6. Grid parity is a nice short-hand cocktail chat concept suitable for politicians though it ignores the notion of a daily load curve and thus pricing varies dramatically based on generation dispatch orders, load, time of day, daily fuel costs etc. Your commentary seems a tad biased as it implies a clear willingness on the part of the renewables sector to gull on investors with a siren-song of “cheap renewables.” If memory serves, was it not the esteemed Edison Electric Institute that once comment that nuclear power would be “… too cheap to meter?”

    What you have failed to include in your discussion is the fact that natural gas prices – a key determinant of the market referent price used by various PUC”s – has declined by 50+% since the the peaks when proximity to grid parity seemed closer.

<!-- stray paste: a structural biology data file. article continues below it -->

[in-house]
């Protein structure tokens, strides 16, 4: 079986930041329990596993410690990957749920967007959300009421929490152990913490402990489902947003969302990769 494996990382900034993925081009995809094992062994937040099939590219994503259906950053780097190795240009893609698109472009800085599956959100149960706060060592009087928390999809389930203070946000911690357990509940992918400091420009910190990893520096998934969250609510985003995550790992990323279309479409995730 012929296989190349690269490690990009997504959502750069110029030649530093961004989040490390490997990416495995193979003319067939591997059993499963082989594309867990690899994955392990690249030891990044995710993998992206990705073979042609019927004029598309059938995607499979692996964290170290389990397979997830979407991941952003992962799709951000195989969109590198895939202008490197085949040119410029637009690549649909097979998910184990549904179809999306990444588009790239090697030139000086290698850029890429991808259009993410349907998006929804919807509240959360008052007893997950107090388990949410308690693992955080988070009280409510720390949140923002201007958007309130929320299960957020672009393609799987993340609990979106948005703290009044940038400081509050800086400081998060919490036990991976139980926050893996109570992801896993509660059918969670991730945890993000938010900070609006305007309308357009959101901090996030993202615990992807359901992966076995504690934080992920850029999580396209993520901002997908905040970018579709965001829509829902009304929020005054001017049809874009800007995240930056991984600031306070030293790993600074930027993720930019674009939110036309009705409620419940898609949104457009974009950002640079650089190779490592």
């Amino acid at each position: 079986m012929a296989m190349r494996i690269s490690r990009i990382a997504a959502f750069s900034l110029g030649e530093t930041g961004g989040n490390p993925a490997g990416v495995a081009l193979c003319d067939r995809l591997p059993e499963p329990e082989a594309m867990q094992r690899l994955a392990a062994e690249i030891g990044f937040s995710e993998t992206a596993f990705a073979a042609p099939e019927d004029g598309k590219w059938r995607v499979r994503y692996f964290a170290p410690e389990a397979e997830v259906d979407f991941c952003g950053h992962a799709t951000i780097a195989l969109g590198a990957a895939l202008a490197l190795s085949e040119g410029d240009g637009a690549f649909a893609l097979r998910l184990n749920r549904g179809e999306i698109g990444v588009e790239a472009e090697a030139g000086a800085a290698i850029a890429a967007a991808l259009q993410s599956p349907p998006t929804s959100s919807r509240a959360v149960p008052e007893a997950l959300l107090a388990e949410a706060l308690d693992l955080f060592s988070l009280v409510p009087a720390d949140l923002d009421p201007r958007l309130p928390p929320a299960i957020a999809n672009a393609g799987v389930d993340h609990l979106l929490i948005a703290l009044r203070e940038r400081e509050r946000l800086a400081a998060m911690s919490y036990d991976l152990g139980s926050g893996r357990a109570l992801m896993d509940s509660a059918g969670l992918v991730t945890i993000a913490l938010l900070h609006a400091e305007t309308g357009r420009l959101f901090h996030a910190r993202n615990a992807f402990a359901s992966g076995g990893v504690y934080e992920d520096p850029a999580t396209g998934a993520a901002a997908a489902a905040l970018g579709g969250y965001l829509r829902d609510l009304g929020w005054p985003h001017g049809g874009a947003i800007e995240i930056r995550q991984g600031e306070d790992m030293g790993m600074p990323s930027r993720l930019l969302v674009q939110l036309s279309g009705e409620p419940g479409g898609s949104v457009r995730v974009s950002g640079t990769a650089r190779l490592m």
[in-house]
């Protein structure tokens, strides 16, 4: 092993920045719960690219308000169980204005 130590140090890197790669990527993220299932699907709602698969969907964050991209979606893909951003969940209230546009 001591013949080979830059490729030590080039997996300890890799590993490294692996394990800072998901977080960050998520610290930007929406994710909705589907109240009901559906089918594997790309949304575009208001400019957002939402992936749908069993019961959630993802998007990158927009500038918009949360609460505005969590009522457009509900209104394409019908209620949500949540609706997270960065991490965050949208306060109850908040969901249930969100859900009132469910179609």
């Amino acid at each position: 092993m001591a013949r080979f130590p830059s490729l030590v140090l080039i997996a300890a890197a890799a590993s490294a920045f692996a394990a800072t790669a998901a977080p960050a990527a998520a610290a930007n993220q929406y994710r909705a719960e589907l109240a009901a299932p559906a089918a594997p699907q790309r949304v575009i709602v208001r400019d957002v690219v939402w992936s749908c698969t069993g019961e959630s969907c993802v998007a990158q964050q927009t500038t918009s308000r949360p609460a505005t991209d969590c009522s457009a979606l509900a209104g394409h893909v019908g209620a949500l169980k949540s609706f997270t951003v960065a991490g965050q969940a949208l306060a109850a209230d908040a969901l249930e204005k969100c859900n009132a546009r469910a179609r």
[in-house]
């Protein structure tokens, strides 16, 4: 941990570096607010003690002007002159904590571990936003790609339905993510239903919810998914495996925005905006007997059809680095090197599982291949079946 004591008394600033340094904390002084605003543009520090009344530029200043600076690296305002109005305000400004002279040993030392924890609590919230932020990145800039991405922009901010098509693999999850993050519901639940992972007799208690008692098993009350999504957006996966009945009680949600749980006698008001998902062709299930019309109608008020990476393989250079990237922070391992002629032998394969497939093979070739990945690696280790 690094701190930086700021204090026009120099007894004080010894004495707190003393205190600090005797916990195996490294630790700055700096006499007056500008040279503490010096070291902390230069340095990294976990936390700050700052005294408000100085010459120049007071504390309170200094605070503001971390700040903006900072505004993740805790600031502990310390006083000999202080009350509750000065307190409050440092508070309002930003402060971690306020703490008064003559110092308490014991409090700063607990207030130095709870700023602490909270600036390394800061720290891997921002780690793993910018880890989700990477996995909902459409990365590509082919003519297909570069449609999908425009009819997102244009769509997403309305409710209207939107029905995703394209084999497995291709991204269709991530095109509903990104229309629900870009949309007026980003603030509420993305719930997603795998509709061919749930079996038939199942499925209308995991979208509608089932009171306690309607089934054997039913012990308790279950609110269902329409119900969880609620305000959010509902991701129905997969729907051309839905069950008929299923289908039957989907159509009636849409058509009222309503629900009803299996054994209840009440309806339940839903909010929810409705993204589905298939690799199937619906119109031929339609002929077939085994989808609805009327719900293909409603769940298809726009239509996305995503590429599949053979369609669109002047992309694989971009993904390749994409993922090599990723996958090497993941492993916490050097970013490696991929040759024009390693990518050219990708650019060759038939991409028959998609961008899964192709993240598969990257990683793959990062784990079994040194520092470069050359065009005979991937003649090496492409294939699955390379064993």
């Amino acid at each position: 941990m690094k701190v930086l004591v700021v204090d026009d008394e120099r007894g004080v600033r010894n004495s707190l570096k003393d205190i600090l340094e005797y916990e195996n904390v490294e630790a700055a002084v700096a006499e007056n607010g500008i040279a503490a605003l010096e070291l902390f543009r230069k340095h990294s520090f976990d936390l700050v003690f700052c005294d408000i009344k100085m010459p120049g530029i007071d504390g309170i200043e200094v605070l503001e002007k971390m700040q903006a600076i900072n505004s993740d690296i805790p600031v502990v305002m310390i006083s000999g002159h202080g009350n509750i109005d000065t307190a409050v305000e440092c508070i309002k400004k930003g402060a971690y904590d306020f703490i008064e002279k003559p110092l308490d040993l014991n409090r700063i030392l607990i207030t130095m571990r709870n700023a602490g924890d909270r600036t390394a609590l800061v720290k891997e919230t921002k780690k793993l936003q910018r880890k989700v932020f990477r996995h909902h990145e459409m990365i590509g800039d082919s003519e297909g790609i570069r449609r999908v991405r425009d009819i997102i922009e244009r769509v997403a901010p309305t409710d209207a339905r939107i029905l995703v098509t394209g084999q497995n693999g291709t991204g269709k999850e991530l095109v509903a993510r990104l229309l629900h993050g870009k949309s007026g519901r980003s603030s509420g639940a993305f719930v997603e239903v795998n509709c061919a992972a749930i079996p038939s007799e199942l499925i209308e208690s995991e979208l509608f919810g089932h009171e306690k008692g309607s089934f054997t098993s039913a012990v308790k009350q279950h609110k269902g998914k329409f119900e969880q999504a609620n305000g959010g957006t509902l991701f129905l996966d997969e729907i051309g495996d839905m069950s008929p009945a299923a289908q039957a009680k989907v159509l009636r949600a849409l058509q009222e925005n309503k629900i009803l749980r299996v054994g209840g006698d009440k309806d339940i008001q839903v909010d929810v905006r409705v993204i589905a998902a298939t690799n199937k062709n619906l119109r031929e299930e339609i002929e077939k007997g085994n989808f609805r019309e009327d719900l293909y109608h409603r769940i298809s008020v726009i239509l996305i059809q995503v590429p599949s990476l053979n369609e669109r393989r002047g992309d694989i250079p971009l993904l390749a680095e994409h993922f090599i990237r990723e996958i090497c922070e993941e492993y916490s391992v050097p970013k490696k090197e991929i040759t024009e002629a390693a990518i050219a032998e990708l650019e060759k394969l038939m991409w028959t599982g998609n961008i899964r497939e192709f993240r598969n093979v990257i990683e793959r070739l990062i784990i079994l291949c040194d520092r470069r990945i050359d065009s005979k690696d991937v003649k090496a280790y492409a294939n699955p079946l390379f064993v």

Further, let”s not mince words too finely when addressing “subsidies” for fossil fuels or nuclear. If one includes all the various tax benefits accorded to the extractive industries or implicit insurance subsidies borne by the government (eg the taxpayer) when nuclear containment breach occurs, I think you might find the number to be far higher compared to the 64 cents suggested above.

  7. “Today, you’d need to charge $375 per megawatt hour to justify investment in new solar equipment—nearly four times the average US retail price of electricity. That’s why solar energy requires steep subsidies.”

    This is a somewhat misleading statement. I”d not only be curious as to where Ms. Wood got this value but I”d also be curious as to why she has chosen to ignore the current trends in solar panel efficiency and reduced manufacturing costs. As someone who helps manage investments in a large portfolio of PV companies, I am bullish on solar in the medium to long-term as the technology matures and without major changes to the political environment.